The UK film, TV, radio and photography industries have lost an estimated £2.6bn in GVA (gross value added) during the Covid-19 pandemic, according to a report by the Creative UK Group.
The £2.6bn figure is part of an estimated £12bn loss felt by the creative industries as a whole, £4.1bn of which came through the music, performing and visual arts sector.
Film, TV, radio and photography are also estimated to have lost 5% of jobs – 12,800 – during the pandemic.
In those sectors, the report found that for every £1 they contributed directly in GVA, an additional 70p was generated in the wider economy – a higher figure than for architecture (30p); music, performing and visual arts; IT, software, computer services and video games; and design and designer fashion (all 40p).
More than one in 10 UK jobs were directly supported by the creative industries prior to the pandemic according to the report, at a total of 3.5m jobs.
The report also includes projections for the future. It states that with a 20% increase in spend and investment, the creative industries would grow by over 26% by 2025, recovering faster than the UK economy as a whole and creating 300,000 new jobs.
This would generate an estimated additional £28bn for the economy – more than the boost from the financial services, insurance and pension industries combined.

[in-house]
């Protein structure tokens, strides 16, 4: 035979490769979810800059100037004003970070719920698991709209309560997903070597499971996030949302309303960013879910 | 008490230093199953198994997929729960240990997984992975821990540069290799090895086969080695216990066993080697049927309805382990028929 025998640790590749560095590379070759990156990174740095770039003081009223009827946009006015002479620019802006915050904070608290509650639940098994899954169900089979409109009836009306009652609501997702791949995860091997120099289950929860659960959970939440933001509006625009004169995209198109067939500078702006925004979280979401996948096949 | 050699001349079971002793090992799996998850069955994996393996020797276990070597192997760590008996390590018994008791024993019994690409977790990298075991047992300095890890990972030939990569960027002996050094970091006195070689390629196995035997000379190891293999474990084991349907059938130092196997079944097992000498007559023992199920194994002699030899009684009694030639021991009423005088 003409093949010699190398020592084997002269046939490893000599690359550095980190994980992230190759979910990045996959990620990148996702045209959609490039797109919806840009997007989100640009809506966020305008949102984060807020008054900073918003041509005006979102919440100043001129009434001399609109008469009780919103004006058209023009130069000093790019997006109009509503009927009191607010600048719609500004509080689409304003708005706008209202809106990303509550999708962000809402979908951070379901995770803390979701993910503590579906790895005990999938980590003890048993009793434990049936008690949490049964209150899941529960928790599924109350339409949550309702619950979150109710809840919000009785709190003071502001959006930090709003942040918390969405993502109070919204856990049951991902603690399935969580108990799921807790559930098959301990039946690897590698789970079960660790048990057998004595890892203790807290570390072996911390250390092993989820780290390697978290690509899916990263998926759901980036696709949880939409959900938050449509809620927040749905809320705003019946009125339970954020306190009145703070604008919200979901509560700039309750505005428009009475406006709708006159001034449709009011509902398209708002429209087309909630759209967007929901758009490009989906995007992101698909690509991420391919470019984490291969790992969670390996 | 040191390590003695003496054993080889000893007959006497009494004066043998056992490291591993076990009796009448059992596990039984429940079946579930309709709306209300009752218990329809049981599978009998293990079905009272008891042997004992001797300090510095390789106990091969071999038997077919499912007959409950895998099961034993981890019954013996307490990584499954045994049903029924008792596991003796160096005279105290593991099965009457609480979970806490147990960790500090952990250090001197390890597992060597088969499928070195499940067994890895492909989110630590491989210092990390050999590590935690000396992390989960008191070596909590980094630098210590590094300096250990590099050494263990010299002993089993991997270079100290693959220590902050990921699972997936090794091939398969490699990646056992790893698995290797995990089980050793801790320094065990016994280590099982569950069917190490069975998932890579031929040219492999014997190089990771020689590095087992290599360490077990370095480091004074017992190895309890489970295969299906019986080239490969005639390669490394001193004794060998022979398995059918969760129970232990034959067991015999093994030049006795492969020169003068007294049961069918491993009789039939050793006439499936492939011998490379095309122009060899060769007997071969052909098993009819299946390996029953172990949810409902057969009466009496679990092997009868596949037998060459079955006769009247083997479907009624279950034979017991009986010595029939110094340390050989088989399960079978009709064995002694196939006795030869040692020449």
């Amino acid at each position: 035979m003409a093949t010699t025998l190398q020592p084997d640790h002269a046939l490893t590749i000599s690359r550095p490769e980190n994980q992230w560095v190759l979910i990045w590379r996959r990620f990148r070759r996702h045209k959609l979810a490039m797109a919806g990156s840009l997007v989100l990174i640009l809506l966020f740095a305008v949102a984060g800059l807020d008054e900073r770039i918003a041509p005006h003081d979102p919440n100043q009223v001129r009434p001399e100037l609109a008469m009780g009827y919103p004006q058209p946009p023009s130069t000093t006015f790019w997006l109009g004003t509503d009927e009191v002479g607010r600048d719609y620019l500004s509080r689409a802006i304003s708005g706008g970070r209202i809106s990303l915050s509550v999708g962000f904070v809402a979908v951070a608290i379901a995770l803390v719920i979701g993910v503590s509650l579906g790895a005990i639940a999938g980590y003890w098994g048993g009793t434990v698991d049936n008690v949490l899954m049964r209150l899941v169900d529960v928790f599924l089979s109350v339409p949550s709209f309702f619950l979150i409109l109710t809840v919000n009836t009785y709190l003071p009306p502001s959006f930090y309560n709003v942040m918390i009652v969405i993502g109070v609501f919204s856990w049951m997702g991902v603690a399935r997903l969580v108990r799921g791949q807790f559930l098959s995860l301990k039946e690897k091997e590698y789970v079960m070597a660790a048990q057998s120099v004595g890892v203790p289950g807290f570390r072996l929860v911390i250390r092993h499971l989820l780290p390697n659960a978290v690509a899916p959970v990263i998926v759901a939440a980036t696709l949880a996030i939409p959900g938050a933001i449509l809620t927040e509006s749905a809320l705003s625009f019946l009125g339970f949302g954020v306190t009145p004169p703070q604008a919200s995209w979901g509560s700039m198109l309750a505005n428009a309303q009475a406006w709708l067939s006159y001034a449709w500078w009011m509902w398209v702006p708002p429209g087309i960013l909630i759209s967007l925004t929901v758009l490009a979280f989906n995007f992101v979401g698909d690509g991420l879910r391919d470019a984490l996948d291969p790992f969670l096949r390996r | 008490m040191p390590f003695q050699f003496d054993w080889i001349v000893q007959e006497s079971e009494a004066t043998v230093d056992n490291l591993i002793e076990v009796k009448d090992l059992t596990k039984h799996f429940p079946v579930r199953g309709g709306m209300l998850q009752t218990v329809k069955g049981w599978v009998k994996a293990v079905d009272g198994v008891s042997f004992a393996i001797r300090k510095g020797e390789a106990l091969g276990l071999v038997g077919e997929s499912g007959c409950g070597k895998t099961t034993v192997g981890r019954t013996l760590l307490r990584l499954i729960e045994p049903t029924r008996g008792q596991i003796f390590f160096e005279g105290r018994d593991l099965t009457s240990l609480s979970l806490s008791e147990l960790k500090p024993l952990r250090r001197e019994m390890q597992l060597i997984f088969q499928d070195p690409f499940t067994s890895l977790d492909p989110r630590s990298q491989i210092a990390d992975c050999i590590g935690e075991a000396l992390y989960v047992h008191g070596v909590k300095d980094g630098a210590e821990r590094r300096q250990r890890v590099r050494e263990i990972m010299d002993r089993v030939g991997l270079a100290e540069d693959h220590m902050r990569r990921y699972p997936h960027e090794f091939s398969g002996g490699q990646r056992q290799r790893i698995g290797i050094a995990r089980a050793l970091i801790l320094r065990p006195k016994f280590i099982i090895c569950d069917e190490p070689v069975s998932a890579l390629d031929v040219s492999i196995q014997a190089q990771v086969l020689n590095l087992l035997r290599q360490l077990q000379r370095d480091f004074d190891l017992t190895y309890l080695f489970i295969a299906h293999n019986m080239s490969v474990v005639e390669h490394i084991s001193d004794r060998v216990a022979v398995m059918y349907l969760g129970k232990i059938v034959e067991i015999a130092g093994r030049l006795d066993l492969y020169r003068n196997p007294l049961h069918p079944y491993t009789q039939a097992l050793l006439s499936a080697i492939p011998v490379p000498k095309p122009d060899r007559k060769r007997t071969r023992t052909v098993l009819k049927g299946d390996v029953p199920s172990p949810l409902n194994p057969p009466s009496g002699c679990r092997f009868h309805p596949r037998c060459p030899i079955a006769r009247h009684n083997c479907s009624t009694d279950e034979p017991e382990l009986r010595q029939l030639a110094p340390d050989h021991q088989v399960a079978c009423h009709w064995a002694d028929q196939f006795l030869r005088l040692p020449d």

However it also projects further job losses throughout 2021, with employment in the creative industries falling below 2m for the first time since 2016.
North-east England and Wales are projected to have the slowest recoveries from the pandemic. Without increased investment, employment in Wales is not expected to return to pre-pandemic levels before 2025, while the Northeast will have the slowest growth of any region. The report describes this as “deeply concerning”, given that these two regions contributed £2.50 in GVA in the wider economy for every £1 generated – higher than for any other areas of the UK.
The data was published in ‘The UK Creative Industries: unleashing the power and potential of creativity’, and was collected by analytics firm Oxford Economics.
“We are not asking for handouts. We are asking for meaningful, targeted investment in creative ideas, creative industries and creative skills, that can unlock the incredible potential of the creative sector to kickstart our country’s recovery, and that will be repaid many times over,” said Caroline Norbury, CEO of the Creative UK Group, formed last year from a merger of Creative England and the Creative Industries Federation.
A separate report last month by training body ScreenSkills showed that 16% of workers have left the screen industries entirely since the pandemic began.